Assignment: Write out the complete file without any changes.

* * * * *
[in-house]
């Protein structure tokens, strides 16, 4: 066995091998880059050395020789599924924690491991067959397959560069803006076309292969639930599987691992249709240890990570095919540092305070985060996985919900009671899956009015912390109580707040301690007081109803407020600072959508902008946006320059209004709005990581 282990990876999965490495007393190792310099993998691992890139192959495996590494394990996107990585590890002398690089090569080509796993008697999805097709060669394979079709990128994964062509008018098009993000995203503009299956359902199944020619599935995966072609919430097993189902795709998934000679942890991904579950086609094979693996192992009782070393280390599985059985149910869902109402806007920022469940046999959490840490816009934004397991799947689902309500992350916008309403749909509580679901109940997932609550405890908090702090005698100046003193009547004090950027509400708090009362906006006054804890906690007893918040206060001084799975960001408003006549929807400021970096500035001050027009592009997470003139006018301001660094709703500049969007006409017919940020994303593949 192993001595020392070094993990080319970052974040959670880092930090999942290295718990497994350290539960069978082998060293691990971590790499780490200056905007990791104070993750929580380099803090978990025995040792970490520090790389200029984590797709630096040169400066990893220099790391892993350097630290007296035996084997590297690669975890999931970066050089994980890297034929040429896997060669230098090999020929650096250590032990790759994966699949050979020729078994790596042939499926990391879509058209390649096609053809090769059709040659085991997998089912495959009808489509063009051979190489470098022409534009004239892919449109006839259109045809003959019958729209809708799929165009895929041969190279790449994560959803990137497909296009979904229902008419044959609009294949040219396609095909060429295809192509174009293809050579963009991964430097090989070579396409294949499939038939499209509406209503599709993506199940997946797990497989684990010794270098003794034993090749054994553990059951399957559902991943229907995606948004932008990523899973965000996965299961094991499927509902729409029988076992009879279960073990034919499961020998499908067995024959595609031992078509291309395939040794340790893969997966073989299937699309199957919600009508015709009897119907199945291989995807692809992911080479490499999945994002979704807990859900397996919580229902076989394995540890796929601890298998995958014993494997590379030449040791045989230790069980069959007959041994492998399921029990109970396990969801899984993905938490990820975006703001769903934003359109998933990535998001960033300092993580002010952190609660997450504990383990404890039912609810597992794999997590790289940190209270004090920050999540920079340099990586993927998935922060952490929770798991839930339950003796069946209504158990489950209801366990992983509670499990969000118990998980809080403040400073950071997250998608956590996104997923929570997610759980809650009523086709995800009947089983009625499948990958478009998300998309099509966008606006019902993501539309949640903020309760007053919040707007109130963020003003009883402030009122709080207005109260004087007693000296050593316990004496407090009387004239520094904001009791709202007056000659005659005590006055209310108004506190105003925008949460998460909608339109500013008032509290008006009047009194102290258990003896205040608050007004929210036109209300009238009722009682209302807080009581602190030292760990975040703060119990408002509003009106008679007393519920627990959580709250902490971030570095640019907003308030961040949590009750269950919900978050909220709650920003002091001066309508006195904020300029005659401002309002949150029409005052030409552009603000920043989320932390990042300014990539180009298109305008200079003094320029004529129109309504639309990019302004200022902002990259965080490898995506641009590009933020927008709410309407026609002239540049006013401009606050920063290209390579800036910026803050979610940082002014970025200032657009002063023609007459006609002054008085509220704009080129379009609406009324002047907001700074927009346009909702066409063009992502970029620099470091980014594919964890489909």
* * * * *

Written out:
[in-house]
């Protein structure tokens, strides 16, 4: 066995091998880059050395020789599924924690491991067959397959560069803006076309292969639930599987691992249709240890990570095919540092305070985060996985919900009671899956009015912390109580707040301690007081109803407020600072959508902008946006320059209004709005990581 282990990876999965490495007393190792310099993998691992890139192959495996590494394990996107990585590890002398690089090569080509796993008697999805097709060669394979079709990128994964062509008018098009993000995203503009299956359902199944020619599935995966072609919430097993189902795709998934000679942890991904579950086609094979693996192992009782070393280390599985059985149910869902109402806007920022469940046999959490840490816009934004397991799947689902309500992350916008309403749909509580679901109940997932609550405890908090702090005698100046003193009547004090950027509400708090009362906006006054804890906690007893918040206060001084799975960001408003006549929807400021970096500035001050027009592009997470003139006018301001660094709703500049969007006409017919940020994303593949 192993001595020392070094993990080319970052974040959670880092930090999942290295718990497994350290539960069978082998060293691990971590790499780490200056905007990791104070993750929580380099803090978990025995040792970490520090790389200029984590797709630096040169400066990893220099790391892993350097630290007296035996084997590297690669975890999931970066050089994980890297034929040429896997060669230098090999020929650096250590032990790759994966699949050979020729078994790596042939499926990391879509058209390649096609053809090769059709040659085991997998089912495959009808489509063009051979190489470098022409534009004239892919449109006839259109045809003959019958729209809708799929165009895929041969190279790449994560959803990137497909296009979904229902008419044959609009294949040219396609095909060429295809192509174009293809050579963009991964430097090989070579396409294949499939038939499209509406209503599709993506199940997946797990497989684990010794270098003794034993090749054994553990059951399957559902991943229907995606948004932008990523899973965000996965299961094991499927509902729409029988076992009879279960073990034919499961020998499908067995024959595609031992078509291309395939040794340790893969997966073989299937699309199957919600009508015709009897119907199945291989995807692809992911080479490499999945994002979704807990859900397996919580229902076989394995540890796929601890298998995958014993494997590379030449040791045989230790069980069959007959041994492998399921029990109970396990969801899984993905938490990820975006703001769903934003359109998933990535998001960033300092993580002010952190609660997450504990383990404890039912609810597992794999997590790289940190209270004090920050999540920079340099990586993927998935922060952490929770798991839930339950003796069946209504158990489950209801366990992983509670499990969000118990998980809080403040400073950071997250998608956590996104997923929570997610759980809650009523086709995800009947089983009625499948990958478009998300998309099509966008606006019902993501539309949640903020309760007053919040707007109130963020003003009883402030009122709080207005109260004087007693000296050593316990004496407090009387004239520094904001009791709202007056000659005659005590006055209310108004506190105003925008949460998460909608339109500013008032509290008006009047009194102290258990003896205040608050007004929210036109209300009238009722009682209302807080009581602190030292760990975040703060119990408002509003009106008679007393519920627990959580709250902490971030570095640019907003308030961040949590009750269950919900978050909220709650920003002091001066309508006195904020300029005659401002309002949150029409005052030409552009603000920043989320932390990042300014990539180009298109305008200079003094320029004529129109309504639309990019302004200022902002990259965080490898995506641009590009933020927008709410309407026609002239540049006013401009606050920063290209390579800036910026803050979610940082002014970025200032657009002063023609007459006609002054008085509220704009080129379009609406009324002047907001700074927009346009909702066409063009992502970029620099470091980014594919964890489909």